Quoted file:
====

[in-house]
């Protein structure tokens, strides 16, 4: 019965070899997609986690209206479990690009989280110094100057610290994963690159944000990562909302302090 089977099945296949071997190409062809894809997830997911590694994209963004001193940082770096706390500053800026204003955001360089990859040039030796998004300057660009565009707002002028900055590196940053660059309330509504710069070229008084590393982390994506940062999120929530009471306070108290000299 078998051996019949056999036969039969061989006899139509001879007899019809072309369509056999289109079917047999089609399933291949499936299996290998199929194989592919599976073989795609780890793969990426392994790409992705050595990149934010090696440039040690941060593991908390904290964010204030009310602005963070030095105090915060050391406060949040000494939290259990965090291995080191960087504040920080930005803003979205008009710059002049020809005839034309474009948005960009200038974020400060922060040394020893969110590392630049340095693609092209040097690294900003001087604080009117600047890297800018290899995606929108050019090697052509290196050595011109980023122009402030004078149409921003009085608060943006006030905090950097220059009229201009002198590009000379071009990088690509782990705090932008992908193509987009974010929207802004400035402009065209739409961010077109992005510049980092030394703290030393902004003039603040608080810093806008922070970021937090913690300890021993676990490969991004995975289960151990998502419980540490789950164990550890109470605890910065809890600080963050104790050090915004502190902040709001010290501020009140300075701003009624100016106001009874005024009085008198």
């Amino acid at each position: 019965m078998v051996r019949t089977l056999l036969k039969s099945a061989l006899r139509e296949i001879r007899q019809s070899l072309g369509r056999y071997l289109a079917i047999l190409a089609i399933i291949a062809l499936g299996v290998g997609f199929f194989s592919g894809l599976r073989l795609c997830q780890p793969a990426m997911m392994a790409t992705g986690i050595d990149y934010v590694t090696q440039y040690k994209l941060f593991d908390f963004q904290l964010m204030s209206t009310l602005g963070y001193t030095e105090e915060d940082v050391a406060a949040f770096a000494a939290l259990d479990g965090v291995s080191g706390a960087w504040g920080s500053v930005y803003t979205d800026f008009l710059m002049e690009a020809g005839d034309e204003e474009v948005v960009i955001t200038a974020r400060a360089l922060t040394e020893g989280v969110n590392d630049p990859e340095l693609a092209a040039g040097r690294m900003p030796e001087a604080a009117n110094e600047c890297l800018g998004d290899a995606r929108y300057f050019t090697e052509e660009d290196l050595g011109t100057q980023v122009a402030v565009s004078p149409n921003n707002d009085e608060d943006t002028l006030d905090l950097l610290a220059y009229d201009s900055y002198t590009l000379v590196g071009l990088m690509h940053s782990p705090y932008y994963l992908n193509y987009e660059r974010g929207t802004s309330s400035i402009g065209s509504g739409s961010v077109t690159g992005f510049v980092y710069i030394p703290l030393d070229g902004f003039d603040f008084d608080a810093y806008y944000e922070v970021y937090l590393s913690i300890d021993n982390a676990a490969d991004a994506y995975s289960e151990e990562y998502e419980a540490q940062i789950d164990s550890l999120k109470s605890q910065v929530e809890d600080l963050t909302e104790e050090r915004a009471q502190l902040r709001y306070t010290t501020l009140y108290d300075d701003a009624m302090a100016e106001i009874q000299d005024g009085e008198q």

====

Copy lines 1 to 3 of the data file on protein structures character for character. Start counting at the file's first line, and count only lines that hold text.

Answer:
[in-house]
């Protein structure tokens, strides 16, 4: 019965070899997609986690209206479990690009989280110094100057610290994963690159944000990562909302302090 089977099945296949071997190409062809894809997830997911590694994209963004001193940082770096706390500053800026204003955001360089990859040039030796998004300057660009565009707002002028900055590196940053660059309330509504710069070229008084590393982390994506940062999120929530009471306070108290000299 078998051996019949056999036969039969061989006899139509001879007899019809072309369509056999289109079917047999089609399933291949499936299996290998199929194989592919599976073989795609780890793969990426392994790409992705050595990149934010090696440039040690941060593991908390904290964010204030009310602005963070030095105090915060050391406060949040000494939290259990965090291995080191960087504040920080930005803003979205008009710059002049020809005839034309474009948005960009200038974020400060922060040394020893969110590392630049340095693609092209040097690294900003001087604080009117600047890297800018290899995606929108050019090697052509290196050595011109980023122009402030004078149409921003009085608060943006006030905090950097220059009229201009002198590009000379071009990088690509782990705090932008992908193509987009974010929207802004400035402009065209739409961010077109992005510049980092030394703290030393902004003039603040608080810093806008922070970021937090913690300890021993676990490969991004995975289960151990998502419980540490789950164990550890109470605890910065809890600080963050104790050090915004502190902040709001010290501020009140300075701003009624100016106001009874005024009085008198």
């Amino acid at each position: 019965m078998v051996r019949t089977l056999l036969k039969s099945a061989l006899r139509e296949i001879r007899q019809s070899l072309g369509r056999y071997l289109a079917i047999l190409a089609i399933i291949a062809l499936g299996v290998g997609f199929f194989s592919g894809l599976r073989l795609c997830q780890p793969a990426m997911m392994a790409t992705g986690i050595d990149y934010v590694t090696q440039y040690k994209l941060f593991d908390f963004q904290l964010m204030s209206t009310l602005g963070y001193t030095e105090e915060d940082v050391a406060a949040f770096a000494a939290l259990d479990g965090v291995s080191g706390a960087w504040g920080s500053v930005y803003t979205d800026f008009l710059m002049e690009a020809g005839d034309e204003e474009v948005v960009i955001t200038a974020r400060a360089l922060t040394e020893g989280v969110n590392d630049p990859e340095l693609a092209a040039g040097r690294m900003p030796e001087a604080a009117n110094e600047c890297l800018g998004d290899a995606r929108y300057f050019t090697e052509e660009d290196l050595g011109t100057q980023v122009a402030v565009s004078p149409n921003n707002d009085e608060d943006t002028l006030d905090l950097l610290a220059y009229d201009s900055y002198t590009l000379v590196g071009l990088m690509h940053s782990p705090y932008y994963l992908n193509y987009e660059r974010g929207t802004s309330s400035i402009g065209s509504g739409s961010v077109t690159g992005f510049v980092y710069i030394p703290l030393d070229g902004f003039d603040f008084d608080a810093y806008y944000e922070v970021y937090l590393s913690i300890d021993n982390a676990a490969d991004a994506y995975s289960e151990e990562y998502e419980a540490q940062i789950d164990s550890l999120k109470s605890q910065v929530e809890d600080l963050t909302e104790e050090r915004a009471q502190l902040r709001y306070t010290t501020l009140y108290d300075d701003a009624m302090a100016e106001i009874q000299d005024g009085e008198q």